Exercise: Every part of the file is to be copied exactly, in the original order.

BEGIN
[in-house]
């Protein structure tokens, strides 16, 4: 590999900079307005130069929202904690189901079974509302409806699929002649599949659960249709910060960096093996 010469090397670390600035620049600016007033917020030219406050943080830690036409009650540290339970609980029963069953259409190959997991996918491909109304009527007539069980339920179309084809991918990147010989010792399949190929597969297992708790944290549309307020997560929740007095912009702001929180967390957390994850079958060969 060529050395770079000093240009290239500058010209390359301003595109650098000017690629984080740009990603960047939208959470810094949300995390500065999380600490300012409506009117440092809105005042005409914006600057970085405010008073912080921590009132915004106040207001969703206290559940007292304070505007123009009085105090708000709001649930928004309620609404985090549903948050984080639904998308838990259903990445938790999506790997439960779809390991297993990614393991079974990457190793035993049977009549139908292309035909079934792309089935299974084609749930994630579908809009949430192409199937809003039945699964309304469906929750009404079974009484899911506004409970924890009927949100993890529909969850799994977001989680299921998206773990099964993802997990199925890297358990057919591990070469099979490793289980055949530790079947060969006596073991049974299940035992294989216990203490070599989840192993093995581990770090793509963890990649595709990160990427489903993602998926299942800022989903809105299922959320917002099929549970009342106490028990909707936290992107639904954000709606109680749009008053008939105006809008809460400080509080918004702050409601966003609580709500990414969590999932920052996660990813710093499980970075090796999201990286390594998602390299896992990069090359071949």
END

[in-house]
């Protein structure tokens, strides 16, 4: 590999900079307005130069929202904690189901079974509302409806699929002649599949659960249709910060960096093996 010469090397670390600035620049600016007033917020030219406050943080830690036409009650540290339970609980029963069953259409190959997991996918491909109304009527007539069980339920179309084809991918990147010989010792399949190929597969297992708790944290549309307020997560929740007095912009702001929180967390957390994850079958060969 060529050395770079000093240009290239500058010209390359301003595109650098000017690629984080740009990603960047939208959470810094949300995390500065999380600490300012409506009117440092809105005042005409914006600057970085405010008073912080921590009132915004106040207001969703206290559940007292304070505007123009009085105090708000709001649930928004309620609404985090549903948050984080639904998308838990259903990445938790999506790997439960779809390991297993990614393991079974990457190793035993049977009549139908292309035909079934792309089935299974084609749930994630579908809009949430192409199937809003039945699964309304469906929750009404079974009484899911506004409970924890009927949100993890529909969850799994977001989680299921998206773990099964993802997990199925890297358990057919591990070469099979490793289980055949530790079947060969006596073991049974299940035992294989216990203490070599989840192993093995581990770090793509963890990649595709990160990427489903993602998926299942800022989903809105299922959320917002099929549970009342106490028990909707936290992107639904954000709606109680749009008053008939105006809008809460400080509080918004702050409601966003609580709500990414969590999932920052996660990813710093499980970075090796999201990286390594998602390299896992990069090359071949």